In 1968, at the dawn of a telecommunications revolution, John Giorno began delivering instant poetry through Dial-A-Poem, a free telephone hotline in New York City. Reinforcing that “much poetry is intended to be heard, not merely read,” he invited a cross-disciplinary network of peers to recite their works, which he recorded and played back using industrial-sized answering machines. The result was “a collage of other poets, which becomes a work of art in itself that changes daily.”
Giorno’s vision for a shared, open-access repository of information was groundbreaking in a pre-digital world. Dial-A-Poem was first presented at MoMA in the 1970 exhibition Information, organized by Kynaston McShine. Galvanized by social movements, including opposition to the Vietnam War, Giorno incorporated numerous works by radical poets and political activists. This gallery features notes and documentation that illustrate how he originally arranged the poems, as well as phones containing 200 randomized poems selected by the artist in 2012 from his archive of thousands.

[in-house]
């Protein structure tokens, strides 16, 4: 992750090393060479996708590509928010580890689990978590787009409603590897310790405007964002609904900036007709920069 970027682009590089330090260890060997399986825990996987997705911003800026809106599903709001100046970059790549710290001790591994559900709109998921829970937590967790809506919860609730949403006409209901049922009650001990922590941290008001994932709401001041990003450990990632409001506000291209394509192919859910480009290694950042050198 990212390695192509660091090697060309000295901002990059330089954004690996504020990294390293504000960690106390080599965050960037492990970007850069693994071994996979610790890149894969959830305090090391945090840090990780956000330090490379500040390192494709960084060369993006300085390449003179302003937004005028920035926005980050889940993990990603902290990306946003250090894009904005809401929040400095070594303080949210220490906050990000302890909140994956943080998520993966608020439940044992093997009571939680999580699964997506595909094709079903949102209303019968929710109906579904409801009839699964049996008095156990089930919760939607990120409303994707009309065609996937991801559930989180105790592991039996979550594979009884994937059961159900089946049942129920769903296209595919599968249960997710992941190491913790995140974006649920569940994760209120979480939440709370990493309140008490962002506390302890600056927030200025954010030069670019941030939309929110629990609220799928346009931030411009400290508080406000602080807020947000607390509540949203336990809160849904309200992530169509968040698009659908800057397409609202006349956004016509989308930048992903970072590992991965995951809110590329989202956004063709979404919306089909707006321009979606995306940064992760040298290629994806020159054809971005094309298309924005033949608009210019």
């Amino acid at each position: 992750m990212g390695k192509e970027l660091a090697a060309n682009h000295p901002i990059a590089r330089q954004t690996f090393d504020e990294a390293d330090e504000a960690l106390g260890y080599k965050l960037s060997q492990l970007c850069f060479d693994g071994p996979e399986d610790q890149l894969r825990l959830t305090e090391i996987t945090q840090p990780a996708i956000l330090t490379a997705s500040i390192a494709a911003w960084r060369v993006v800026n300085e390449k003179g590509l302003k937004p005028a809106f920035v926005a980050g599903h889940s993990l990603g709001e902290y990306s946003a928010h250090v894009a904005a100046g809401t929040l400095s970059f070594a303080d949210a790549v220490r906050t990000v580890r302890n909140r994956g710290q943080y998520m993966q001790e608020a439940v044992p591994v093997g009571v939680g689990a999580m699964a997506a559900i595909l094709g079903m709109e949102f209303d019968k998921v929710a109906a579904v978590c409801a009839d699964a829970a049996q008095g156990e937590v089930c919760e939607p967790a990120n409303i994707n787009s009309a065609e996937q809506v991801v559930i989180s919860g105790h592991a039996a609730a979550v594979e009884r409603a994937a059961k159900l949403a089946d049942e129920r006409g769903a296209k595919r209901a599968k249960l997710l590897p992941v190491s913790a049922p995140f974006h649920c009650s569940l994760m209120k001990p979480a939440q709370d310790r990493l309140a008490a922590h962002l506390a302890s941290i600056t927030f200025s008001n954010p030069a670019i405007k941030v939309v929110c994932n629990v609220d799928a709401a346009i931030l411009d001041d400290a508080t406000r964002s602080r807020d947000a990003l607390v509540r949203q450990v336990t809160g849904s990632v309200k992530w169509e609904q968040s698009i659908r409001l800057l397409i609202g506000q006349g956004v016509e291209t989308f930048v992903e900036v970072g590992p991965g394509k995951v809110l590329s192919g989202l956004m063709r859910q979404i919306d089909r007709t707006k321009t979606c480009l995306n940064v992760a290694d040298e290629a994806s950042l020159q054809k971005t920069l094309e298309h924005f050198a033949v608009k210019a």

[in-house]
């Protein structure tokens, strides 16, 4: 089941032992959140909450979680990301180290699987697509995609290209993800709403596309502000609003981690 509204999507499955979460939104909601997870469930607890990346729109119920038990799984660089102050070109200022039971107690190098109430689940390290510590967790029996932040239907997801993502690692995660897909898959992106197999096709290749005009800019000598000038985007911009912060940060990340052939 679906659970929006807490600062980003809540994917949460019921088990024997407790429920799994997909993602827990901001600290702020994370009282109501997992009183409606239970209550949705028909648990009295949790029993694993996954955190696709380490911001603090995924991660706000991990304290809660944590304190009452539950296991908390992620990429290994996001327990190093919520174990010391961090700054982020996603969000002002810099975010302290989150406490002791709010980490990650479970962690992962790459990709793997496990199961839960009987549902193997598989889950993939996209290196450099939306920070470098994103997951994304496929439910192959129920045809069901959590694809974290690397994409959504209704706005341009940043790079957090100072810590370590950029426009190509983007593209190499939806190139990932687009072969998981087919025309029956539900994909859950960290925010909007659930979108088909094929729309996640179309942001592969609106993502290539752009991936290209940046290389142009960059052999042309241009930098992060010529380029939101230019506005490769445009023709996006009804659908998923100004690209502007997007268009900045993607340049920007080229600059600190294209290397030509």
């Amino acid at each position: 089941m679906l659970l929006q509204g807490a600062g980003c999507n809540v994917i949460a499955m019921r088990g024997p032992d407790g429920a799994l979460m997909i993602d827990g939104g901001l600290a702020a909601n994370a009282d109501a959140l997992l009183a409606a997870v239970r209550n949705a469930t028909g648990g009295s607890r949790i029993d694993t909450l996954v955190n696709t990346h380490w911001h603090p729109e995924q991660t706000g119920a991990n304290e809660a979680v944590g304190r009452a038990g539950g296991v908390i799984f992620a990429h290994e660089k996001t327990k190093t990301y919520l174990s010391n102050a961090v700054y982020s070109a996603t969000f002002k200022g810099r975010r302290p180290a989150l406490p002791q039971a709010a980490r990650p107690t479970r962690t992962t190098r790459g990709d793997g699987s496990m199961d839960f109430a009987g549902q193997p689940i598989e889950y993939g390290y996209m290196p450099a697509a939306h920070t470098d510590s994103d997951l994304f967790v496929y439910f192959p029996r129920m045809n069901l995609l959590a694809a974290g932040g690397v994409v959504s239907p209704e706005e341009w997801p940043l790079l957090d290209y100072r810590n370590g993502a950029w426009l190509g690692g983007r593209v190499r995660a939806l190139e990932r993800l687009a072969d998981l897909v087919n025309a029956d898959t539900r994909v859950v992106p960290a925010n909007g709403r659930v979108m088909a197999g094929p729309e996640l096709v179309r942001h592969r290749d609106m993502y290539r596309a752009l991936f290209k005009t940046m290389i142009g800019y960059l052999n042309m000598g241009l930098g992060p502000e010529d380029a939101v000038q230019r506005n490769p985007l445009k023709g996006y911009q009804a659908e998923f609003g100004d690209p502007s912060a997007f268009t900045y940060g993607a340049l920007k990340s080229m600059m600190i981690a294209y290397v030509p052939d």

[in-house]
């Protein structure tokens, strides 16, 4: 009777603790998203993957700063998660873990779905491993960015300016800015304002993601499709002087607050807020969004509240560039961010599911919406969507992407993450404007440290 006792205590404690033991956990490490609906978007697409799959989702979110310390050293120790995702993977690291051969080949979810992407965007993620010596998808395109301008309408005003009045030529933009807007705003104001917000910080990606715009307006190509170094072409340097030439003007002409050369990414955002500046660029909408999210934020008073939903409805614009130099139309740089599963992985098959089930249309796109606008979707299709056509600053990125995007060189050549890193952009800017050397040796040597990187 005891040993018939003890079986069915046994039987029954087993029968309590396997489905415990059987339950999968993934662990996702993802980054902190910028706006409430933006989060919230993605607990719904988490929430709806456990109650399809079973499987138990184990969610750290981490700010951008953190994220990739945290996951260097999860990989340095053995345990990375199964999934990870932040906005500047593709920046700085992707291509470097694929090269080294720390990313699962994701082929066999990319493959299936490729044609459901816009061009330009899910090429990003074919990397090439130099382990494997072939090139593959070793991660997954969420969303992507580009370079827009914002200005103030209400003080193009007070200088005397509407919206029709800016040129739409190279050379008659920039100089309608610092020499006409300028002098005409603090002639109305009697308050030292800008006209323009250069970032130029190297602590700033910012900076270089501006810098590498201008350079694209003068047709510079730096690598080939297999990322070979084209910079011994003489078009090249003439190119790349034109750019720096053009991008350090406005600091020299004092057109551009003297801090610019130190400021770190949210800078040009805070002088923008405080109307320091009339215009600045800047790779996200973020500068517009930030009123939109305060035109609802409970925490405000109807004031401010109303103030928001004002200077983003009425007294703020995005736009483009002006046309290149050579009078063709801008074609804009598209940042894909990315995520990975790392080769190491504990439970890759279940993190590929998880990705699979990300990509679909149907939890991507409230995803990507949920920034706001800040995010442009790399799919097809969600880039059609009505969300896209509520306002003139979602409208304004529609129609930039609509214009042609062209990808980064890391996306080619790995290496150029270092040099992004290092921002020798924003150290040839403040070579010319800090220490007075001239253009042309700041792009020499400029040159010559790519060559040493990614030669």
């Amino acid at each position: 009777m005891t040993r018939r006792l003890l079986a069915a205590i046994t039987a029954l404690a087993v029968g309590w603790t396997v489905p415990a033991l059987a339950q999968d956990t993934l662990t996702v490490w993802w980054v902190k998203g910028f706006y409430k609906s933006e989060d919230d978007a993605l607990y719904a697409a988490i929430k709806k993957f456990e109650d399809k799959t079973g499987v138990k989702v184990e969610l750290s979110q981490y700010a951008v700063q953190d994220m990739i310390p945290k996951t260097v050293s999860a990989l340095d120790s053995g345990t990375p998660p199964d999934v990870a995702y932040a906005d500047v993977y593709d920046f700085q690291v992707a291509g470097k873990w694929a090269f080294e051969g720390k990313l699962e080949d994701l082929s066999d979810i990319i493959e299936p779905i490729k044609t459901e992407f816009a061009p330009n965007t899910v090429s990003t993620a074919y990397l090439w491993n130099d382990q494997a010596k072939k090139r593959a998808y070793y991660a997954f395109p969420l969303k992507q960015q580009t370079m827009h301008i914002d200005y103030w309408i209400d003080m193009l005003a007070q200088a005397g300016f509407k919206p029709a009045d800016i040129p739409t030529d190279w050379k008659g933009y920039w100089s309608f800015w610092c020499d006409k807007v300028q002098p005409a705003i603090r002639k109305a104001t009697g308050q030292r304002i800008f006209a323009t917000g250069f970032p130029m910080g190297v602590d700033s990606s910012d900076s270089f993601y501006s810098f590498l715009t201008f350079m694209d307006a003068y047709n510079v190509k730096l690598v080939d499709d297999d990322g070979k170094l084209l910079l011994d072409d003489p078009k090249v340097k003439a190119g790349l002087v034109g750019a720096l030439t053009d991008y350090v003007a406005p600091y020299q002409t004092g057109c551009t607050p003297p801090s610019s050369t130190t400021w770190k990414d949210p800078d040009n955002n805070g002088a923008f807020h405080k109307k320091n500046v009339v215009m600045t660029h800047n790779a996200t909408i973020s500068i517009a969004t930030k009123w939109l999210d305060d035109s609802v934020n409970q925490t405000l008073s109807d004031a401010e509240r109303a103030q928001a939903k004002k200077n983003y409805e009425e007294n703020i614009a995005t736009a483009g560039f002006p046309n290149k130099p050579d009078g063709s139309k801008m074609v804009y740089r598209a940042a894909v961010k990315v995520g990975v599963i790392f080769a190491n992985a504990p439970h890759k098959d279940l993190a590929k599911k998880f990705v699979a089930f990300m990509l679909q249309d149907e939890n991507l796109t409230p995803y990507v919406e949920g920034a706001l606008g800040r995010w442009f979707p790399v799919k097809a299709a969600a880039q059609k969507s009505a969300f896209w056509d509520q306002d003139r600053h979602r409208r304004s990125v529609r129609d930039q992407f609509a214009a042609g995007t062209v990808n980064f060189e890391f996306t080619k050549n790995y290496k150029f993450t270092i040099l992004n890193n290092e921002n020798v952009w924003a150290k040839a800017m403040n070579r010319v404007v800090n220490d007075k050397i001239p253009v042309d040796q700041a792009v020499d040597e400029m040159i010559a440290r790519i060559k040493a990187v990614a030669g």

Organized by Erica Papernik, Associate Curator, Department of Media and Performance, with Danielle Johnson, Curatorial Assistant, Department of Drawings and Prints.